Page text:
Technology's limits

Why wasn't technology of greater use to us in preventing the tragedy and crimes of Sept. 11? The finger-pointing is under way. Those of us in high-tech perhaps have a better feel for the problem.

          For some of the public and for the FBI it is a tale told through cell phones. Passengers on doomed flights calling loved ones to say goodbye and to secretly give out information they understood could be used in the ensuing investigation. A stewardess relays the seat numbers in which two of the terrorists were sitting.

          It was a similar story inside the World Trade Center, with men and women relating what it was like before saying I love you and goodbye.

          Why wasn't technology of greater use to us in preventing the tragedy and crimes of Sept. 11? The finger-pointing is under way.

          Those of us in high-tech perhaps have a better feel for the problem. As I have said before in this column, all of us at one time or another have probably been guilty of talking about what technology may do some day, thus blurring the line between what's possible and what's real. The public and the general press pick up on what's possible and often assume these systems are already in place.

          The public asks why, if at least two of the terrorists were on the Immigration and Naturalization Service watch list, they weren't identified when they checked in at the airport under their own names.

          Those of us in high-tech understand that the INS database doesn't talk to the American Airlines or the United Airlines databases. I am not even sure that the list kept by the INS is linked to similar lists probably developed by the FBI, CIA, or National Security Agency.

          Could the databases be linked? Of course they could. Could the terminal at the airport check-in respond in a fraction of a second with an alert saying this person needs to be questioned further when the name is typed in? The technology exists but obviously is not yet deployed for these security situations.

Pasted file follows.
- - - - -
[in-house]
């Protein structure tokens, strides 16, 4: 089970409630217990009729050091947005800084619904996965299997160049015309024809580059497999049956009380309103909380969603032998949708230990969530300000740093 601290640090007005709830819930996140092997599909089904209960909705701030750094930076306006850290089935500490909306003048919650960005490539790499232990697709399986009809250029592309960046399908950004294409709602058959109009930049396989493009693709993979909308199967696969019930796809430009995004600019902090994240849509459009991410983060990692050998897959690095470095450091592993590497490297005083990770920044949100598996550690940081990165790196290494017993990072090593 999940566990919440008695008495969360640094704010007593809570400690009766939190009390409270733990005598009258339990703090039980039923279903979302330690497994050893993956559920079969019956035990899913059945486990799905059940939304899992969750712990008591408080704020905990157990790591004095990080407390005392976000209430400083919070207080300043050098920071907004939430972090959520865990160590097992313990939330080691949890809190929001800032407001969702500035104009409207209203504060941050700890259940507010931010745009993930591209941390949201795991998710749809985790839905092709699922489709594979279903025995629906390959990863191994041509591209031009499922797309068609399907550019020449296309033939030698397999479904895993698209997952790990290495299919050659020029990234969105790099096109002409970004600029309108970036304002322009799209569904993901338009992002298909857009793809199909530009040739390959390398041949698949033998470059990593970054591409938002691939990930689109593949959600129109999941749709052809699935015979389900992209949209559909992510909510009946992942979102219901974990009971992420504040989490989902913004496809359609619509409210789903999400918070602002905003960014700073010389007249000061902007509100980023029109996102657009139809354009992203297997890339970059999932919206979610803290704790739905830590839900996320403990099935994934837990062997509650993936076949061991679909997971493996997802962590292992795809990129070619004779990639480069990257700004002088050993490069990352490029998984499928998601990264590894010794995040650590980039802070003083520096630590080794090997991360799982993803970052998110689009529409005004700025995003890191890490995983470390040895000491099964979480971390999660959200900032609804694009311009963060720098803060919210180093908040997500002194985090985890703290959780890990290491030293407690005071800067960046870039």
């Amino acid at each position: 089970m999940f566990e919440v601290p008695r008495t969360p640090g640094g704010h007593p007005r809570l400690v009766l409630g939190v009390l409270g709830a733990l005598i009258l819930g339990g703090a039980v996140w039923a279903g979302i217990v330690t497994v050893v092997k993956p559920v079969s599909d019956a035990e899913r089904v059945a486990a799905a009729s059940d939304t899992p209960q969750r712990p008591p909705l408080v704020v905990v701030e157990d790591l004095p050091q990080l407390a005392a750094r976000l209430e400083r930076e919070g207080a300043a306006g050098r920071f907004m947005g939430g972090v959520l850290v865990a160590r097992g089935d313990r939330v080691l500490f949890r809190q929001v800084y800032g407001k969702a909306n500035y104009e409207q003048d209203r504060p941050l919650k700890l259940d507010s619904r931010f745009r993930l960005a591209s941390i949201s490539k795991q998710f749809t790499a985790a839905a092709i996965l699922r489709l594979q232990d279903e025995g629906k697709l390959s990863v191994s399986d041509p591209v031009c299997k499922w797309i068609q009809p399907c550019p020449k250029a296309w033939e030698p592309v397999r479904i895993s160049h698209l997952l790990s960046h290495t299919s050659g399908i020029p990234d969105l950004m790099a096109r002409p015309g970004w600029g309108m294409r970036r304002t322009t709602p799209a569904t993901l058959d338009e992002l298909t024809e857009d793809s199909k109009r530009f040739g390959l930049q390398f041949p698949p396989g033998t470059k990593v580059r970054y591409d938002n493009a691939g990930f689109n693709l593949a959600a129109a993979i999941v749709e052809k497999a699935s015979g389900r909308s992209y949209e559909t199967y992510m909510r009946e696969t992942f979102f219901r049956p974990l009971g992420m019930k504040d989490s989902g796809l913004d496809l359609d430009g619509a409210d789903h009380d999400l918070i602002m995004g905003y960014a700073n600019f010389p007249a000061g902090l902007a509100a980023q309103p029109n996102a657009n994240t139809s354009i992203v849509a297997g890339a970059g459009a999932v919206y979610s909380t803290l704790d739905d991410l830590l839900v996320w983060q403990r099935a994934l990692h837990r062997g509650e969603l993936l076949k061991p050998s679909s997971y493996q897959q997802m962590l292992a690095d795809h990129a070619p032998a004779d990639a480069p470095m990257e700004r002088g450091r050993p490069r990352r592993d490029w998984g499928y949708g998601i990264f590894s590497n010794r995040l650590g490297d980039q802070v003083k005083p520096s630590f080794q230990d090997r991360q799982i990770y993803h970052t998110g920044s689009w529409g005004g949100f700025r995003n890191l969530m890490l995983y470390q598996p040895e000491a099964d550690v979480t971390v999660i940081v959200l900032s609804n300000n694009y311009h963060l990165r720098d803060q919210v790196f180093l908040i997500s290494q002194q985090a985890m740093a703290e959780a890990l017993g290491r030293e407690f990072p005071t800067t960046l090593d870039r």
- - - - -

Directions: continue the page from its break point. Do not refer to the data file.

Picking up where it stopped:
The Australian government, with the help of American company SeeBeyond Technology, is creating a Master Person Index to allow its socialised healthcare system to identify and access the medical records of any citizen brought to a hospital for treatment. This is not a single, monolithic database but rather the creation of an index that involves linking and integrating the many hospital-patient databases. Business intelligence is also used to match records to the right patient in the event that only partial information of an accident victim is available and a victim is unable to identify himself or herself.

          But the name, Master Person Index, sounds scary -- rubbing Americans the wrong way. If we created a similar system, I am certain we could not use a phrase like theirs. We are very wary -- and rightly so -- of any concept that smacks of Big Brother watching us.

          The struggle between the need to gather information versus the right to privacy will be one of the long-term repercussions of the events of September 11. Only as the coming months and years unroll before us will we be able to look back and say whether or not our special kind of democracy -- unlike the World Trade Center twin towers -- has withstood the heat of these terrorist attacks.

          Schwartz is an editor at large in InfoWorld US' news department. Get this column free via email each week. Sign up here. Send email to Ephraim Schwartz.

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Tags IT systems

More about American AirlinesBrother International (Aust)FBIINSNational Security AgencySeeBeyondSeeBeyond TechnologyTechnologyUnited Airlines

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